The Need for Foster Care Services Today
Posted on May 25, 2021
While foster care programs and child welfare systems vary from state to state, few will argue that the system isn’t badly broken or at least in need of serious help. It’s not uncommon for some children to be separated from their siblings. It’s also very common for children in the system to repeatedly be bounced from one foster care placement to another, never knowing when their lives will be uprooted again. Still others will be subjected to further abuse in the system that is supposed to protect them. Instead of being safely reunified with their families or moved into adoptive homes, they languish in foster homes or institutions for years.
To demonstrate the current state of affairs, here are some statistics:
- On any given day, there are nearly 424,000 children in foster care in the United States.
- In 2019, prior to the pandemic, over 672,000 children spent some time in foster care.
- The average time that children remain in state care is over 18 months, and 5% of them have been in foster care for five years or more.
- The average age of a child in foster care is eight.
- In 2019, one third of the children entering foster care in the United States were young people of color.
- In 2019 there were over 71,000 children whose mothers’ and fathers’ parental rights have been legally terminated, were awaiting adoption.
- In that same year, over 20,000 young people aged out of foster care without having permanent families. Research has shown that those who leave the system without being linked to forever families have a much higher likelihood than youths in the general population to experience homelessness, unemployment, and incarceration as adults.
- On any given day, children who are available for adoption have spent an average of about one and a half years waiting to be adopted since parental rights were terminated.
The Florida United Methodist Children’s Home provides a safe and loving environment to children like these through our Foster Care services. Those interested in becoming foster parents can receive all the necessary training for certification as well as ongoing support. And even though foster care is intended to be a short-term solution, it often leads children finding their forever home.
The Children’s Home continues to grow the Foster Care program by training and licensing new foster parents each year, and there are many success stories coming from the program. One of those success stories is the Sabha family who were licensed through the Children’s Home as foster parents just last year.
After becoming licensed, their very first placement was an infant child who was placed in their care directly from the hospital. They were originally told that none of the baby’s biological family was interesting in providing a home, so the Sabhas expressed an interest in providing a forever home for the little one.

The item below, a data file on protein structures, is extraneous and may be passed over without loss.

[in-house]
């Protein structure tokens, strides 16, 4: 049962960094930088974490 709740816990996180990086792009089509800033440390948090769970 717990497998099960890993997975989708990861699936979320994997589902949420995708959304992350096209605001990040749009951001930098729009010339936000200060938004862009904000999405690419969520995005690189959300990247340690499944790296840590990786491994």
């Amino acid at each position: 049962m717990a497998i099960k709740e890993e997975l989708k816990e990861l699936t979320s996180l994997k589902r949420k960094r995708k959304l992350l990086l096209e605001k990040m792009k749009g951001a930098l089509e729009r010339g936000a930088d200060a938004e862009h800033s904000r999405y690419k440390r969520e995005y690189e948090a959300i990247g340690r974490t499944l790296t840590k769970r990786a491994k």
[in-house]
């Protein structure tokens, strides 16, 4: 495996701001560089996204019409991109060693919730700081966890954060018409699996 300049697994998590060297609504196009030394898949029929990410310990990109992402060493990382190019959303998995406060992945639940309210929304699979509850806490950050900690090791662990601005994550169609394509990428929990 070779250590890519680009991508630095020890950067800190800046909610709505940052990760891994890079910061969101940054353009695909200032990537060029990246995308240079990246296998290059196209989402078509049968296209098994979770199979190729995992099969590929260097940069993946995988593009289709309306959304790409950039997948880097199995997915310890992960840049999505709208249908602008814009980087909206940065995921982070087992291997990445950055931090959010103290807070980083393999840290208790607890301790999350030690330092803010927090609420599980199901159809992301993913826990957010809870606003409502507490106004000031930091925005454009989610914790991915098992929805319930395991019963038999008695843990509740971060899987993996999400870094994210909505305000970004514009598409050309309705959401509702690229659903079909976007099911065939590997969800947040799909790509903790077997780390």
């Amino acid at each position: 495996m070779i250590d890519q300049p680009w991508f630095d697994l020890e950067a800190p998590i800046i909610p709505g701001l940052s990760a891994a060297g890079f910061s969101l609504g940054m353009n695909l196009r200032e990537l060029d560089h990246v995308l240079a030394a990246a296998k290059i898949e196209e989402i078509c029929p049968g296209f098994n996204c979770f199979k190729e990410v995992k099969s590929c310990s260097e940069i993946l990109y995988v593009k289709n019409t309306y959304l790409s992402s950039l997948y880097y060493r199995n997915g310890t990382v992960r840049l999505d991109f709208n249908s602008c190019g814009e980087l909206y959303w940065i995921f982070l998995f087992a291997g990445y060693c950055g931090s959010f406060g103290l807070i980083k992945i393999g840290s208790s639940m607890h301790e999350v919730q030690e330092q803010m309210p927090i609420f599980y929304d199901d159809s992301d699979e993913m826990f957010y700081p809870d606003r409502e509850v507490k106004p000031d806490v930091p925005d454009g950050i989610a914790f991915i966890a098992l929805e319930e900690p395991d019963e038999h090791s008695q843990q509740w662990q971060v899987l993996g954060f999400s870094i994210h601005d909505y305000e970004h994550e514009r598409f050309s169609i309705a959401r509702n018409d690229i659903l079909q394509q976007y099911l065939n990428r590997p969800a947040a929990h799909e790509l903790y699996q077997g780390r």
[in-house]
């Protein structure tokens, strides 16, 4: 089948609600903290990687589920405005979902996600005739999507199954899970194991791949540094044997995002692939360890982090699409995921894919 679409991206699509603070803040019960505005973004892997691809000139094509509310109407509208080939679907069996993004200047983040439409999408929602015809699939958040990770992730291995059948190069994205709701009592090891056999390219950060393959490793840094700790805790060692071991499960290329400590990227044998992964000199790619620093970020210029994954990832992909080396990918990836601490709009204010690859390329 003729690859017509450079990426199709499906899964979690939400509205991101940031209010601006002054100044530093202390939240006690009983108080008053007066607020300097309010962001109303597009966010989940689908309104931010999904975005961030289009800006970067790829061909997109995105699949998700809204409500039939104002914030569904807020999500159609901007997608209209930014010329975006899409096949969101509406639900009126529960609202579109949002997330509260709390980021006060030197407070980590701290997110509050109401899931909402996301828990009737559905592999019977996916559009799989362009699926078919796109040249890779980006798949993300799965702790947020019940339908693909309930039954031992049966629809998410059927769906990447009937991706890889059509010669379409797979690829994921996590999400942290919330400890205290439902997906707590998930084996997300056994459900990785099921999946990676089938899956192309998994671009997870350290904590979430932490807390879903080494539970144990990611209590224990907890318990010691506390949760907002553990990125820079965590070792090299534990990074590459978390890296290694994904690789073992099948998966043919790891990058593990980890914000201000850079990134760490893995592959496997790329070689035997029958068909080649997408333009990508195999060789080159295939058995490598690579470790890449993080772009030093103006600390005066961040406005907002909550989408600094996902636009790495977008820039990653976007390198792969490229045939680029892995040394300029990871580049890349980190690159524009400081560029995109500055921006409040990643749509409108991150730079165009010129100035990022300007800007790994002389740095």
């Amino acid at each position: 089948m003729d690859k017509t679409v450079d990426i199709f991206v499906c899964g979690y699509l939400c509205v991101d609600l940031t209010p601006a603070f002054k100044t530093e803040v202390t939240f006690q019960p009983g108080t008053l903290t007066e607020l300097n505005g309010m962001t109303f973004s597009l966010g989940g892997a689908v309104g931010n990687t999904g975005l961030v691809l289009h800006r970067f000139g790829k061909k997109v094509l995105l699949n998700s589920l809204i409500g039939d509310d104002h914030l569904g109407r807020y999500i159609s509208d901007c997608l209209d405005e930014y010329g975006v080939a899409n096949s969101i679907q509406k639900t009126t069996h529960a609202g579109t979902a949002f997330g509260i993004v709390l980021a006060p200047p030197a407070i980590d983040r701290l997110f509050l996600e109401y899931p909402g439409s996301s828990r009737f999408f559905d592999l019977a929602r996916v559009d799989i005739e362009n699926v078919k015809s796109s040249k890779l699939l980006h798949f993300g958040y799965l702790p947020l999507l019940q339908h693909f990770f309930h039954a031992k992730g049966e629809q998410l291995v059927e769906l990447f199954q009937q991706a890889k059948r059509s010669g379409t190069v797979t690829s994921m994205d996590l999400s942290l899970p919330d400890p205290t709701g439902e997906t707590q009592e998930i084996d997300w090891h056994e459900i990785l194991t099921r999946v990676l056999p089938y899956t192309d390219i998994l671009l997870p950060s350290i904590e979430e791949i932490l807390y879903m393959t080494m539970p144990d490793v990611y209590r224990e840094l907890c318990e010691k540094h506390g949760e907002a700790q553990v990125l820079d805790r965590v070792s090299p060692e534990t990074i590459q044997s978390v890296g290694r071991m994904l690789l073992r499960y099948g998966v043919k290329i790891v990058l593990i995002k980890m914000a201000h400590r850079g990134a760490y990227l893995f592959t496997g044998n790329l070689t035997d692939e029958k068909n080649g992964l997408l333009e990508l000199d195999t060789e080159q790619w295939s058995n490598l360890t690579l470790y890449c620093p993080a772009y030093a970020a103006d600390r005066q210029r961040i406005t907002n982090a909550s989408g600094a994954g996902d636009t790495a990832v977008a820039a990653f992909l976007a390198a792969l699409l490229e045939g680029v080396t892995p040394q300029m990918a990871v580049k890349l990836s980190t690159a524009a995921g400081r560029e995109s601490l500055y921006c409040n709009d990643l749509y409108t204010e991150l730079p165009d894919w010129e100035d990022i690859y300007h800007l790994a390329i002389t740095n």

The Children’s Home was later informed that there was a biological grandmother who was interested in caring for the child. Through the assistance of the assigned case worker for the child, the grandmother began the home study process to become the child’s guardian. The Sabhas believe that every child deserves to be raised in a loving home and have assisted the biological family every step of the way.
The Sabhas have participated in multiple virtual meetings over the past year and have provided the grandmother with other assistance such as a crib, bed and car seat so she could properly care for the child. They also provided baby photos and videos so she would not miss out on those early infant milestones. The grandmother was so appreciative of the support she received that she asked the Sabhas to continue to be a part of the child’s life, and they plan to do so.
Another great story is that of Rony and Marjory Polynice. They were originally licensed to provide care for no more than two children since they already had one of their own. However, they learned of a sibling group of four that were not able to be placed. So the they decided that they would provide a home for all of them so they could remain together.
The Children’s Home assisted them with additional beds and other furniture for the four siblings. And because the children have special needs, the Polynices have advocated for the children so they receive the therapy they need. They are also assisting in the reunification process with the biological parents. The children have been in placement a little over a year, but these awesome foster parents continue to provide a loving home until the time that the biological family can resume care.
If you are interested in learning more about becoming a foster parent, visit our https://www.fumch.org/services/become-a-foster-parent/ to learn more.